Teaching children about the value of money from an early age will empower them to make sound financial decisions throughout their lives.
Ryan Prozesky, CEO of Value Banking Solutions at FNB says it is important for parents to teach kids about money and allow them to manage their own finances as soon as they understand the basics of math.
He shares tips on how parents can start teaching their kids about managing and saving their money:
Importance of saving: Encourage your children to plan ahead and save money to achieve their desired goals. Putting money away for them and allowing them to watch their money grow will teach them to be more patient and disciplined with their money.
Bank account: A kids’ banking account is a great tool which can be used by children for monitoring, managing and saving their money. Having their own bank account will teach them the responsibility of managing their own finances. Enabling children to see their money via digital platforms is a fun and interactive way to educate children about managing their money, while also being safe and convenient for both parent and child.
For example, FNB offers a youth account called FNBy, which caters for children younger than 25 years. Accounts for children from 0 – 18 years have no monthly fee. Savings accounts with great interest rates and no fees are also available to children.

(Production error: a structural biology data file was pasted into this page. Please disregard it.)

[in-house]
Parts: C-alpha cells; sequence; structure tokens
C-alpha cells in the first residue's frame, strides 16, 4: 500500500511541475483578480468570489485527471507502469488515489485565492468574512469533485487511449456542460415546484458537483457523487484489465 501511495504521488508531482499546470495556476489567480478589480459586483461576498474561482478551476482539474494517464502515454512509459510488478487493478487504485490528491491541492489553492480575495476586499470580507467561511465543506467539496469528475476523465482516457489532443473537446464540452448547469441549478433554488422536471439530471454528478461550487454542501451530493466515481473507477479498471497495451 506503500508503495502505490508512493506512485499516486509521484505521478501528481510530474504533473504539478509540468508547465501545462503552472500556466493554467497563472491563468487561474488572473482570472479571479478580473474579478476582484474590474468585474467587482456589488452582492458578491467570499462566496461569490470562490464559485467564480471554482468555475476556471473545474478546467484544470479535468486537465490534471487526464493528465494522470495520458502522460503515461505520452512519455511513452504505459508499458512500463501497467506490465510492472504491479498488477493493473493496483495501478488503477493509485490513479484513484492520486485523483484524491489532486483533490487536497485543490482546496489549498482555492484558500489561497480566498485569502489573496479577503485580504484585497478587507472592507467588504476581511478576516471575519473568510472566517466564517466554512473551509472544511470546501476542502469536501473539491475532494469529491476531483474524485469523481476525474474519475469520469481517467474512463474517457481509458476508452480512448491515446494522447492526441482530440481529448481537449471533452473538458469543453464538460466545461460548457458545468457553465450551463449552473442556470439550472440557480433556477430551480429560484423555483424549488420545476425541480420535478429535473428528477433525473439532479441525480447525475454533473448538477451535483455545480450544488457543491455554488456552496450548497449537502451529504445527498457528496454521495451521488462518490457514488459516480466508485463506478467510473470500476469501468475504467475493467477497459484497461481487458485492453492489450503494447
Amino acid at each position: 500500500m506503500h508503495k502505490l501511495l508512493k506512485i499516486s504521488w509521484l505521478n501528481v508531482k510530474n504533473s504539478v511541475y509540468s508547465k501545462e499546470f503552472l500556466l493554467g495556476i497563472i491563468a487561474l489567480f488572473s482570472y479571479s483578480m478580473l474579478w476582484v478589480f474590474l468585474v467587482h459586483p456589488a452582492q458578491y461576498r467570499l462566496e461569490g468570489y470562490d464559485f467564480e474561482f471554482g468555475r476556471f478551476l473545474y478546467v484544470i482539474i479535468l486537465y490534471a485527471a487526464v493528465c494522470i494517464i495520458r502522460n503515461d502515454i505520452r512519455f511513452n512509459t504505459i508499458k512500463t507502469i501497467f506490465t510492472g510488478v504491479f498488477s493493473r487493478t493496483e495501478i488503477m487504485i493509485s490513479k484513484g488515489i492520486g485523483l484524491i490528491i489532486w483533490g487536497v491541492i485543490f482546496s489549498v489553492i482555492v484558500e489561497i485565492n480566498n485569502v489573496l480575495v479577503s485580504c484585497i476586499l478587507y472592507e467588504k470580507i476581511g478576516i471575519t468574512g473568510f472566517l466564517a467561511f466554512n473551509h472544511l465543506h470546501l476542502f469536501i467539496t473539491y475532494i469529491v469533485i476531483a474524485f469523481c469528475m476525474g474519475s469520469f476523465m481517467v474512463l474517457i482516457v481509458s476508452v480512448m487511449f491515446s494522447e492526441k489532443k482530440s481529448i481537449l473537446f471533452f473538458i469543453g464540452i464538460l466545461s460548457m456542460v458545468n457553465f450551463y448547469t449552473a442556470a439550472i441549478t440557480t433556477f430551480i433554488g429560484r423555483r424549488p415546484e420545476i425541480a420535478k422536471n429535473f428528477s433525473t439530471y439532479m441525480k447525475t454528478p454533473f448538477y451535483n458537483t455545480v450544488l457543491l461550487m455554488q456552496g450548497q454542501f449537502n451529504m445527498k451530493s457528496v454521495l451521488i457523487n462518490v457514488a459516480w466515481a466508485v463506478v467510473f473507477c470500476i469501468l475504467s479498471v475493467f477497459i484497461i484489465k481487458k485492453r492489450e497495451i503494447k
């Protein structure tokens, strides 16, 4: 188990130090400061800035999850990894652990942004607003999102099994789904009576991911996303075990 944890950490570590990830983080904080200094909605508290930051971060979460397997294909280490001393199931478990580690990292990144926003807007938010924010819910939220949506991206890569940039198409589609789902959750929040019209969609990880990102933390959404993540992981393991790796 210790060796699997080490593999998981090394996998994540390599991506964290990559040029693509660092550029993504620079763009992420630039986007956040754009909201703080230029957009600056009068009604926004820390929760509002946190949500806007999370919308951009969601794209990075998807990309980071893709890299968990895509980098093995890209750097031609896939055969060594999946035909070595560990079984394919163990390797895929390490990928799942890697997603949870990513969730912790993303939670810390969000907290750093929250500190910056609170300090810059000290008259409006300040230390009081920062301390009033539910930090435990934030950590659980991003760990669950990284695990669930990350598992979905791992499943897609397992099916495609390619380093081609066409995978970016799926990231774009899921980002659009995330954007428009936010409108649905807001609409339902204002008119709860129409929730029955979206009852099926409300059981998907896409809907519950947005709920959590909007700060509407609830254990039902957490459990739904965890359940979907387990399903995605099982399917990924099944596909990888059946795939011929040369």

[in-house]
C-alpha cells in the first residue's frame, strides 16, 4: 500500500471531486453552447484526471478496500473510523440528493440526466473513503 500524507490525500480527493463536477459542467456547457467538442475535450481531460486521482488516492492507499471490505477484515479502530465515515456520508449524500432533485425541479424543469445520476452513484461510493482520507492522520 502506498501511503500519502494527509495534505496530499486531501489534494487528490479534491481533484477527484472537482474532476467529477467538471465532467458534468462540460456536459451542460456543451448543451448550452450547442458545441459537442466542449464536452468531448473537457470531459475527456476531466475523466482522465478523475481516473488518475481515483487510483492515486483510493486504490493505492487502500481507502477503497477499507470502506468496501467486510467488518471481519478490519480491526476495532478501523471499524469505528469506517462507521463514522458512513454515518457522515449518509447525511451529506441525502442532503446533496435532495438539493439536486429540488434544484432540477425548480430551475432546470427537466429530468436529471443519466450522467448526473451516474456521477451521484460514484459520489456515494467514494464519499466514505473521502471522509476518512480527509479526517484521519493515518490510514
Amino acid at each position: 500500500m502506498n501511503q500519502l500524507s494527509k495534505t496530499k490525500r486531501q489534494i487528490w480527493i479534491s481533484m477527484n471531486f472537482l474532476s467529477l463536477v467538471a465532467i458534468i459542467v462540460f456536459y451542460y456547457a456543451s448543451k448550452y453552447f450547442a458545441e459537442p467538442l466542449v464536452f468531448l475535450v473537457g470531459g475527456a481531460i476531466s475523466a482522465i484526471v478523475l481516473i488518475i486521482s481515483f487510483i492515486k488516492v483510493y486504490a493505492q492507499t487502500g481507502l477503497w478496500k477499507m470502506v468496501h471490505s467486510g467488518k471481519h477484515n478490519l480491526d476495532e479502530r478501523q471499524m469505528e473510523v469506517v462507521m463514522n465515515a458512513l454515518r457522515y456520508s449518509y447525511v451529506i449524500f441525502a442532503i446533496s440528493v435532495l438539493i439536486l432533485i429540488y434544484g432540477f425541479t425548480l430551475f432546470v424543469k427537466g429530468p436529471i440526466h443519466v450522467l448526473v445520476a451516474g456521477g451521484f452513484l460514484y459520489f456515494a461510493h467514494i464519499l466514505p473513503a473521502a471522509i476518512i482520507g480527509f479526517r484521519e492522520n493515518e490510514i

Budgeting and spending: Assist them in drawing up a budget each month and let them take control of their spending.
For example, allow them to allocate a budget for necessities like school stationary, savings and pocket money. Whenever possible, go shopping with them and guide them when necessary.
It is never too early to teach your children the principle of “paying themselves first”, by first allocating any pocket money to their budgeted savings before spending, and not only saving if there is anything left over after their monthly spending.
Rewarding effort: Be mindful not to give your children too much pocket money without them putting in an effort to get it. Ask your children to help out with house chores and reward them based on their contribution. This will help them to appreciate the value of money.
For example, for extra pocket money – ask them to help with washing dishes after dinner or your car over the weekend. This will teach them discipline and make them understand that money is earned.
“Don’t wait until your kids start high school to teach them about the principles of money management. The journey to financial freedom should be cemented from a young age,” concludes Prozesky.